Exosomes Make Their Debut in Plant Research
A growing branch of research on how plants use exosomes to interact with their environment is opening up a new field of plant biology. (Source: The Scientist)
Source: The Scientist - February 1, 2019 Category: Science Tags: Features Magazine Issue Source Type: news

Twelve Of The Best Books About Biology Of 2018
Whether you are giving gifts to others or to yourself, this list of the best popular science books of 2018 about evolution, genetics and natural history is a great place to start reading and gifting (Source: Forbes.com Healthcare News)
Source: Forbes.com Healthcare News - January 31, 2019 Category: Pharmaceuticals Authors: GrrlScientist, Contributor Source Type: news

Solving the mystery of Serengeti's vanishing wild dogs
(Norwegian University of Science and Technology) More than 25 years ago, African wild dogs (Lycaon pictus) disappeared from Serengeti National Park. A firestorm of debate followed when one researcher claimed that handling by scientists was the cause. New research refutes that claim and offers another explanation. (Source: EurekAlert! - Biology)
Source: EurekAlert! - Biology - January 31, 2019 Category: Biology Source Type: news

Cooking chemistry minus heat equals new non-toxic adhesive
(Purdue University) A new soy-based, non-toxic adhesive could be used in organic food packaging and some speciality food items. (Source: EurekAlert! - Biology)
Source: EurekAlert! - Biology - January 31, 2019 Category: Biology Source Type: news

Hybrid electricity system would reduce rates, improve service
(University of Waterloo) A new distribution system designed by researchers at the University of Waterloo would reduce electricity prices by more than five per cent while also improving service reliability. (Source: EurekAlert! - Biology)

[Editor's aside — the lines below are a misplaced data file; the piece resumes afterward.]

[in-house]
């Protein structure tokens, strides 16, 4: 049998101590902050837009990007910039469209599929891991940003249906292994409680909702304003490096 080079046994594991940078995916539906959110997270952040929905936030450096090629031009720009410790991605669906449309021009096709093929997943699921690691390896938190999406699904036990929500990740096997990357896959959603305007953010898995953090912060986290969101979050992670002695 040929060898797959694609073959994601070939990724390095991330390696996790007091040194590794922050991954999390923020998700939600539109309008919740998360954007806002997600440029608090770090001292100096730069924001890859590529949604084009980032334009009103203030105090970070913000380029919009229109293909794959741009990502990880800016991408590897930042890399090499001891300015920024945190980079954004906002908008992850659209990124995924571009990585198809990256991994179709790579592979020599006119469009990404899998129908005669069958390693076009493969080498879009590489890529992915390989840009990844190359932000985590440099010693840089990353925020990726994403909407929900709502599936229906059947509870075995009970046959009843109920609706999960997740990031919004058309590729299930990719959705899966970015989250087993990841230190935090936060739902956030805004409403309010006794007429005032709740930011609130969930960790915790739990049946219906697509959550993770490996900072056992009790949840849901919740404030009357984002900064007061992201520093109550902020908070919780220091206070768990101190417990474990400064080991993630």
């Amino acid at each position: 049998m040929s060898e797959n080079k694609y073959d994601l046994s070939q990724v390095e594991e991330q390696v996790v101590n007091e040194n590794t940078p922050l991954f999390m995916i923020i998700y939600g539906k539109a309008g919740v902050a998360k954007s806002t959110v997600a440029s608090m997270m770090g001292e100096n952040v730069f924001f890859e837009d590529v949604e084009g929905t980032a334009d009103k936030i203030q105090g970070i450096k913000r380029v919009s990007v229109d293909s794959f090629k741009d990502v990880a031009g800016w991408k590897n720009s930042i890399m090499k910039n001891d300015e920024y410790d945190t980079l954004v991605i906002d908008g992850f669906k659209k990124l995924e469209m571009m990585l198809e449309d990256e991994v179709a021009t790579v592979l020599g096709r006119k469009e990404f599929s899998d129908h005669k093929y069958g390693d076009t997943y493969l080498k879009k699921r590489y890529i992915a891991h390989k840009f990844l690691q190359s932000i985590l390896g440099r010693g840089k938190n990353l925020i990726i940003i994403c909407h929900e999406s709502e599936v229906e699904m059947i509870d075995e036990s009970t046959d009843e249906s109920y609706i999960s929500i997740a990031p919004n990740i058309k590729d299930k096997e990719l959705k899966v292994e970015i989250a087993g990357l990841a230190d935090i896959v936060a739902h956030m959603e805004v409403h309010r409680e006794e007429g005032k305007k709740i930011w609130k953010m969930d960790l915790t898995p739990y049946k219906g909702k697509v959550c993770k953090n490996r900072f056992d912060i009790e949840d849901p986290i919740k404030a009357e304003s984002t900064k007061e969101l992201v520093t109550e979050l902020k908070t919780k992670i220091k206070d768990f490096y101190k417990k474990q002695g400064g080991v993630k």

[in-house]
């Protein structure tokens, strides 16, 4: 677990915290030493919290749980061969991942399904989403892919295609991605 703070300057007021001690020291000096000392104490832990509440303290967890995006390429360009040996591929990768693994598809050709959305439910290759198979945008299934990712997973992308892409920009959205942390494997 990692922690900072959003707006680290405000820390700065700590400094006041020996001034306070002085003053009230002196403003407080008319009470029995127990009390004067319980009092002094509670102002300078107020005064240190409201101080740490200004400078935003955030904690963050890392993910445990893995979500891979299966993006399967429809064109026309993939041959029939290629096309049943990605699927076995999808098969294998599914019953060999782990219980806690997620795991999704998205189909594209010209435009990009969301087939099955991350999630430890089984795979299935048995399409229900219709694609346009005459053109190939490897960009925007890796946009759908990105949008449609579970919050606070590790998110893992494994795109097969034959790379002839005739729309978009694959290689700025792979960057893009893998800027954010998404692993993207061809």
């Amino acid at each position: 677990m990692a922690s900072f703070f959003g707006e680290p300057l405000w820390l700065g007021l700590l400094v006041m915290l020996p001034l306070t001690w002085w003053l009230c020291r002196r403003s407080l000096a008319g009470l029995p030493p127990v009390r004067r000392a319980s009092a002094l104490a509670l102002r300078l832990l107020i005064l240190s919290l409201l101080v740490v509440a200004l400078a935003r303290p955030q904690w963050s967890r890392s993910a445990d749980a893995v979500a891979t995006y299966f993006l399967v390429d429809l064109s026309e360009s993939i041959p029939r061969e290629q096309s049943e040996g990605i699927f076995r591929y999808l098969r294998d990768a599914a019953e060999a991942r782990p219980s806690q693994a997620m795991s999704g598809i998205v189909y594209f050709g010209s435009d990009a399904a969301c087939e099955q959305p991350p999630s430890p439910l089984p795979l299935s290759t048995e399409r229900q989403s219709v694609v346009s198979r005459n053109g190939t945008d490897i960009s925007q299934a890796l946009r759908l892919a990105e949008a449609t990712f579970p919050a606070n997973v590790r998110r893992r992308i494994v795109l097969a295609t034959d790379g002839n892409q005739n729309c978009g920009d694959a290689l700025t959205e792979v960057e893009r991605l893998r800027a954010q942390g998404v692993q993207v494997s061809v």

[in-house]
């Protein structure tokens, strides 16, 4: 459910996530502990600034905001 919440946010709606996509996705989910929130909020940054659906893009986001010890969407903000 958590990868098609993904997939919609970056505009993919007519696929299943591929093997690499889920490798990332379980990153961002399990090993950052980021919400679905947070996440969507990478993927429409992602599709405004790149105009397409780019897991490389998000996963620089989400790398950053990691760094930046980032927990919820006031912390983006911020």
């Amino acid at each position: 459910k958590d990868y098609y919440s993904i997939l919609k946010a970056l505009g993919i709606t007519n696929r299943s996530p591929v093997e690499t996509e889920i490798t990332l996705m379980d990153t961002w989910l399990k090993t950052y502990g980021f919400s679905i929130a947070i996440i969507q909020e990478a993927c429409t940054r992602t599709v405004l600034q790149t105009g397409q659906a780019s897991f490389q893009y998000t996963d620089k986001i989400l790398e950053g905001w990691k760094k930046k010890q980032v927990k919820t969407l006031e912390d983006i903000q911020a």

Source: EurekAlert! - Biology - January 31, 2019 Category: Biology Source Type: news

Persistent low body weight in young kids increases risk for anorexia nervosa later
(University of North Carolina Health Care) A new study has found that a persistent low body mass index (BMI) in children, starting as young as age 2 for boys and 4 for girls, may be a risk factor for the development of anorexia nervosa in adolescence. (Source: EurekAlert! - Biology)
Source: EurekAlert! - Biology - January 31, 2019 Category: Biology Source Type: news

The development of brain stem cells into new nerve cells and why this can lead to cancer
(German Cancer Research Center (Deutsches Krebsforschungszentrum, DKFZ)) Stem cells are true Jacks-of-all-trades of our bodies, as they can turn into the many different cell types of all organs. This allows the tissues to renew and to heal after injury. This amazing multipotency makes stem cells in the adult body key tools for regenerative medicine. Scientists at the German Cancer Research Center (DKFZ) now publish in the journal Nature how brain stem cells make the decision to transform into new nerve cells. (Source: EurekAlert! - Biology)